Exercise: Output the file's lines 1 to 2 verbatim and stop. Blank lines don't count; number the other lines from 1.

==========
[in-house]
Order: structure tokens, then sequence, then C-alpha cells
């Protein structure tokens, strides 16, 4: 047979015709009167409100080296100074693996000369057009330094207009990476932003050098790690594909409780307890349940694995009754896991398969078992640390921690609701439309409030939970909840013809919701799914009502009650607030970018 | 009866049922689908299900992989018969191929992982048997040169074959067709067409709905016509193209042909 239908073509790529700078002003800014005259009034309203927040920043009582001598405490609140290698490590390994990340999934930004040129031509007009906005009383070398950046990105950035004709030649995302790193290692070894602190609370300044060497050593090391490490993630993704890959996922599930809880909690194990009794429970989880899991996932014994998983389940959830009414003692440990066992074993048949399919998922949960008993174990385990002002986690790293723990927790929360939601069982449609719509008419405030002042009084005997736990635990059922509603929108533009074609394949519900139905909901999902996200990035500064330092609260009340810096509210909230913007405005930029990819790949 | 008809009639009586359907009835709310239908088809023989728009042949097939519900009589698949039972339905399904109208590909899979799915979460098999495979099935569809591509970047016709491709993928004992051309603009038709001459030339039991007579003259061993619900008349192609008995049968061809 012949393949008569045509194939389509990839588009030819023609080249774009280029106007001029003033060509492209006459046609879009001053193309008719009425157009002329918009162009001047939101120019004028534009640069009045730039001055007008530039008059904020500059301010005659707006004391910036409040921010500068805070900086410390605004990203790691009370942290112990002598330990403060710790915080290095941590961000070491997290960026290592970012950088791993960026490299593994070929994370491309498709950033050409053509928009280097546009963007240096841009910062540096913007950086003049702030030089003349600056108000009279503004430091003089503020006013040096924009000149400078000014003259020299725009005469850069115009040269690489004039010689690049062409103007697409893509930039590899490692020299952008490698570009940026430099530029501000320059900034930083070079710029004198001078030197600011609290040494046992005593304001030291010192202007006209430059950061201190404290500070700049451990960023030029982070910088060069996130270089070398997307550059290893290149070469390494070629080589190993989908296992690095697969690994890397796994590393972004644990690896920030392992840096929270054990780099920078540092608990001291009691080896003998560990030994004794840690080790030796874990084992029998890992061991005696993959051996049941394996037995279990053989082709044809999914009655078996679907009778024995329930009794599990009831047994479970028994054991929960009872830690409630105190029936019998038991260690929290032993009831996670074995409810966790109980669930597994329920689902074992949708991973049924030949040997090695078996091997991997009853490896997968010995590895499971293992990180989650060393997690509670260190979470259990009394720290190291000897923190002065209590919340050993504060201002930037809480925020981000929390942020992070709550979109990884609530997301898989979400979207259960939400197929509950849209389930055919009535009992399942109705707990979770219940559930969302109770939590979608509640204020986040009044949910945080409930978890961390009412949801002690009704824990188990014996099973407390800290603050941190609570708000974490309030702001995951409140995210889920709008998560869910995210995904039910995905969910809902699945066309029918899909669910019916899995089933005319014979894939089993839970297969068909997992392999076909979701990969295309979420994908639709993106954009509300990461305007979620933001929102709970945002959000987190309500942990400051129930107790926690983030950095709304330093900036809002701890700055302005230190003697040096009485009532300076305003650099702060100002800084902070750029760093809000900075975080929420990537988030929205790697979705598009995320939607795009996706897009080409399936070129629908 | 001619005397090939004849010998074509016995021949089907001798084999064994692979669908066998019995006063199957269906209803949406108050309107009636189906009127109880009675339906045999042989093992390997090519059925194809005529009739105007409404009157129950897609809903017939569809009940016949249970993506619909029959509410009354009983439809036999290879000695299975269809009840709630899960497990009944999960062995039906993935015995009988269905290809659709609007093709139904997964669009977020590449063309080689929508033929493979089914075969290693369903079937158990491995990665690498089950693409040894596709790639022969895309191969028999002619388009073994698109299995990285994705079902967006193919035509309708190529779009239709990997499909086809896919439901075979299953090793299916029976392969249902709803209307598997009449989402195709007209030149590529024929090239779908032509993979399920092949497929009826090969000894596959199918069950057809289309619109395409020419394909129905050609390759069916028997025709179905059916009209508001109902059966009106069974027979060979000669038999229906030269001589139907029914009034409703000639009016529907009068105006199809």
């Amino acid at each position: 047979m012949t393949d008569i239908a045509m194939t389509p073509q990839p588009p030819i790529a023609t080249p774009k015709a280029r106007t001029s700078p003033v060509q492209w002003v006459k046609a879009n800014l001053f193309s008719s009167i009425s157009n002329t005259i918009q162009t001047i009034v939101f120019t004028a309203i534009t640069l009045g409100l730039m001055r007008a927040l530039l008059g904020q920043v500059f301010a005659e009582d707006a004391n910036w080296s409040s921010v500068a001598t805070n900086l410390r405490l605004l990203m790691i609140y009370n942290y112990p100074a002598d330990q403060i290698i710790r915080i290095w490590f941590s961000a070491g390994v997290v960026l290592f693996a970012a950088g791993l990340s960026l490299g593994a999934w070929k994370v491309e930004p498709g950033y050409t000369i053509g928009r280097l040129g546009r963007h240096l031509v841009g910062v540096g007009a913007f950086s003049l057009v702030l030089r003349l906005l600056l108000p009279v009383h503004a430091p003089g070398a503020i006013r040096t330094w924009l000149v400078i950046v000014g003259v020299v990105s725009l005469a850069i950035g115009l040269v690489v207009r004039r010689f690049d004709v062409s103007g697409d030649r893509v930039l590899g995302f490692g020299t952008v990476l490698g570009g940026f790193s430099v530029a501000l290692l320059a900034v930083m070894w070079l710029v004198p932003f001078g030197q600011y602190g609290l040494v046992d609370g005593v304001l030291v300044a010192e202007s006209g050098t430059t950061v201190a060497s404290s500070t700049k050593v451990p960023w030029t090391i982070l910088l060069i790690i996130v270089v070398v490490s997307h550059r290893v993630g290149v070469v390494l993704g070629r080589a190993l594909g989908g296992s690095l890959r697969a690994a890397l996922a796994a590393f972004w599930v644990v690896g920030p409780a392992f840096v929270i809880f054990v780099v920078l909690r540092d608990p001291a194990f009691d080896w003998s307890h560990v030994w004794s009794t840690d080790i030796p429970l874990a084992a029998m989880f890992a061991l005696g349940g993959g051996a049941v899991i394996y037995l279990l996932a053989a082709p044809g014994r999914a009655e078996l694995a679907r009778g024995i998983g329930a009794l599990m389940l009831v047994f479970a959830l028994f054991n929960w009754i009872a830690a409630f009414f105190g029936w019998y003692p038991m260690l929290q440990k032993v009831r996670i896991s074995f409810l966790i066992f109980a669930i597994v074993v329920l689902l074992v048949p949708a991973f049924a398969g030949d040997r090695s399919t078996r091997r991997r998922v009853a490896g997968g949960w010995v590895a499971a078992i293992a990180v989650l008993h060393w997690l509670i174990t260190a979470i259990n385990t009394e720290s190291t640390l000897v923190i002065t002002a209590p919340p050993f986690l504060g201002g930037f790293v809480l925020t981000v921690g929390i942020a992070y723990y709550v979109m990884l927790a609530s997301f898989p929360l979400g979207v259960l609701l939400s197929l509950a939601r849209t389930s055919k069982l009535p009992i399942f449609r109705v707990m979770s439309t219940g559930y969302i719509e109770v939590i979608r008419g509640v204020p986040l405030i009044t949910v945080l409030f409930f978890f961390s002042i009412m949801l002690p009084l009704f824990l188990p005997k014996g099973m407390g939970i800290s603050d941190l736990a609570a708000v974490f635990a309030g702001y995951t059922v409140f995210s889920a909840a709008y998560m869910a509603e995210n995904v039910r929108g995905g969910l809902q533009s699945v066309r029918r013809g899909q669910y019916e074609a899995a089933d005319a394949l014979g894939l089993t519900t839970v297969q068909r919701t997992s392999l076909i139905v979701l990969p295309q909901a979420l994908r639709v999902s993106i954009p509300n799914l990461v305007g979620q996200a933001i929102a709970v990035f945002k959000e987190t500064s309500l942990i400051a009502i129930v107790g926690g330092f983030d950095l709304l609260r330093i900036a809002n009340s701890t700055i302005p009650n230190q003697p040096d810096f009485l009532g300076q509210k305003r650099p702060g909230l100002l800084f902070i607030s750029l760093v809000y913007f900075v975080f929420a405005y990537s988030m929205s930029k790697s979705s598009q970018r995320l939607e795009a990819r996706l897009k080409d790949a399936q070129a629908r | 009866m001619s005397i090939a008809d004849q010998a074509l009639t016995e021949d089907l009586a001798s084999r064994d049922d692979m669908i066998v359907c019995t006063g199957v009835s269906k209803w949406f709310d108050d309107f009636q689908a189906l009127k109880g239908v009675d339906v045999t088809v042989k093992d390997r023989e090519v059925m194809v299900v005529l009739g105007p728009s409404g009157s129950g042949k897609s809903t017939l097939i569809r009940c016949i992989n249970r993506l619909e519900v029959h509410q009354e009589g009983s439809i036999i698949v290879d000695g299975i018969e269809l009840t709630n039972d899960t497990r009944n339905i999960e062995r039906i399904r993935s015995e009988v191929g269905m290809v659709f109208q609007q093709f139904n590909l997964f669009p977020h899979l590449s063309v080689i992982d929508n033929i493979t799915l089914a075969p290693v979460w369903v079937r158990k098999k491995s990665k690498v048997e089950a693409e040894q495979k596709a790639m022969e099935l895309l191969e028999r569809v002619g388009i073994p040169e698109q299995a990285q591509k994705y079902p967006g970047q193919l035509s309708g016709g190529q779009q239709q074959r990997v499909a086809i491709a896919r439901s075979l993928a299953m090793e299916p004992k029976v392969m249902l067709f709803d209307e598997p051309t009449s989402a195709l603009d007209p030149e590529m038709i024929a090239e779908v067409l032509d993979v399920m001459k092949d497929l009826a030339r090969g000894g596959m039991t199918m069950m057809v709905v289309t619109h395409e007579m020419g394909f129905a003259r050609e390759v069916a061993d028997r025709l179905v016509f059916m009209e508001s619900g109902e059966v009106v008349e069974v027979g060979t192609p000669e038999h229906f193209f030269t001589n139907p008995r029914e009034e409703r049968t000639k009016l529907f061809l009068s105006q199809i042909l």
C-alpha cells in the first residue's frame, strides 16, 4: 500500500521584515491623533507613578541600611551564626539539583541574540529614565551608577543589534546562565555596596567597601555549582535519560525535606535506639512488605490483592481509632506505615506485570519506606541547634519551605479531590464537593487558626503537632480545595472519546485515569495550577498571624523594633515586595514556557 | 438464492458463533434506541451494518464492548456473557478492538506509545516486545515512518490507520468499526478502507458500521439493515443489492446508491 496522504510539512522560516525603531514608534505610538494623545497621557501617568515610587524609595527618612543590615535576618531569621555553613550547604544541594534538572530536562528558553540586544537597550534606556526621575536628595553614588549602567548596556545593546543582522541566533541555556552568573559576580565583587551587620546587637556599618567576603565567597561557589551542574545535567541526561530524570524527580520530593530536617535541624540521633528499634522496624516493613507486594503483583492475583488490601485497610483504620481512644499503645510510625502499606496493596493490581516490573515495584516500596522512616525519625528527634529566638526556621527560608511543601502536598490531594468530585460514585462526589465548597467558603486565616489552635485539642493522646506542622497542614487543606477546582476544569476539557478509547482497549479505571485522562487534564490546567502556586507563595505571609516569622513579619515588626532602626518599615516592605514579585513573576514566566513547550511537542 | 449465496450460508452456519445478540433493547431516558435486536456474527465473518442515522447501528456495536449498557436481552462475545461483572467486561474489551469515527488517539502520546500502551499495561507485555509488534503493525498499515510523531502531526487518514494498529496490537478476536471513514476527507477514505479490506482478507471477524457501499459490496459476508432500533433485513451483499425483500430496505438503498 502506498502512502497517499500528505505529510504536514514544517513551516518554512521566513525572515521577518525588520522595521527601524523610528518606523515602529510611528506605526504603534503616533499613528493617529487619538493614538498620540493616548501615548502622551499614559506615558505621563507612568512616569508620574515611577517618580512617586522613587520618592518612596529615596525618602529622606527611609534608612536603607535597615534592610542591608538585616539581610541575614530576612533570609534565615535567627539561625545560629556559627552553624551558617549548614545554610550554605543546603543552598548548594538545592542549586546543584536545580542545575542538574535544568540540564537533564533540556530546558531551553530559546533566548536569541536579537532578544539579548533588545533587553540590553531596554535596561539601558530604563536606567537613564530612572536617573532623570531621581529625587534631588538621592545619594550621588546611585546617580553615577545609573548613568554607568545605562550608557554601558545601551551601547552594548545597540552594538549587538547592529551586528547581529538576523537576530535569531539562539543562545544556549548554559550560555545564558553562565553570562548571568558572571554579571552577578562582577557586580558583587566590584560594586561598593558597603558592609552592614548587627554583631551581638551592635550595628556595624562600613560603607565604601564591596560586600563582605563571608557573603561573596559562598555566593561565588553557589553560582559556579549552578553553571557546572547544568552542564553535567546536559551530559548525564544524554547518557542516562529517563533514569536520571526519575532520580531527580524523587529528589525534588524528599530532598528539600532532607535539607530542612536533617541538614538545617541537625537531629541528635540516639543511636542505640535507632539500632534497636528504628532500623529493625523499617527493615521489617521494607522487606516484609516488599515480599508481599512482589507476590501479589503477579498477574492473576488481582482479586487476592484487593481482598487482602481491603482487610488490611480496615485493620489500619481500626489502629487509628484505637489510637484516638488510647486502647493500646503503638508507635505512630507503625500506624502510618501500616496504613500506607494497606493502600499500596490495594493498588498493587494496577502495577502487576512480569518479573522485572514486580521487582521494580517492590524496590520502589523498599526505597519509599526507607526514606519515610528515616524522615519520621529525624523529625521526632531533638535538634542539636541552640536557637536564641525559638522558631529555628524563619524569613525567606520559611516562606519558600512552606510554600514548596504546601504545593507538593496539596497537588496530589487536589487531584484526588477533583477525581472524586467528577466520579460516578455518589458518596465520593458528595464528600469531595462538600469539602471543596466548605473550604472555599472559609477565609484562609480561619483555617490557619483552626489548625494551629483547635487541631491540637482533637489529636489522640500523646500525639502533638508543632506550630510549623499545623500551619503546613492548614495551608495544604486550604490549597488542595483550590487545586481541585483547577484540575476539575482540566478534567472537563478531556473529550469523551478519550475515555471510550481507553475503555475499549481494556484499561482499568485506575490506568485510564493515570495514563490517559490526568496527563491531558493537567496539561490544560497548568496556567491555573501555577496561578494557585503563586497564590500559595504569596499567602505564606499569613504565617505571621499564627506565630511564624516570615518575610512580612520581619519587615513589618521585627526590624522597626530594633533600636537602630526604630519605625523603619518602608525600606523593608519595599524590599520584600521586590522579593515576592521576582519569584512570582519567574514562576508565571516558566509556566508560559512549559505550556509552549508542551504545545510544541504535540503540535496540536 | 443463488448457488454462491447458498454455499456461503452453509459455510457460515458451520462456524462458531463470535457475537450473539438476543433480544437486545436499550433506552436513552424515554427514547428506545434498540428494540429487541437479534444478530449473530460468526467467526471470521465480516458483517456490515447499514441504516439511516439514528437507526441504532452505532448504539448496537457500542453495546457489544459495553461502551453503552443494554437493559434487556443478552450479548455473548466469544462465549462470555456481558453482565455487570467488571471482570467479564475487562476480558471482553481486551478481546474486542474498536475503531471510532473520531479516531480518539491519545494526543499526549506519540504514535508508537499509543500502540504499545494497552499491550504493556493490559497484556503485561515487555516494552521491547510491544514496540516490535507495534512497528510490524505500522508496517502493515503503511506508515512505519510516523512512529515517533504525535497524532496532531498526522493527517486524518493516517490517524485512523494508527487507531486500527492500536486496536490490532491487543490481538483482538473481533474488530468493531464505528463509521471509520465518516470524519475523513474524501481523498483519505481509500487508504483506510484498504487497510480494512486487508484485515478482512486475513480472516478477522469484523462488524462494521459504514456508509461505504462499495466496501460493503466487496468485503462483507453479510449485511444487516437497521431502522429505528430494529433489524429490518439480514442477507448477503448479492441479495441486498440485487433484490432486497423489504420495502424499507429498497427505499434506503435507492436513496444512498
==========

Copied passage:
[in-house]
Order: structure tokens, then sequence, then C-alpha cells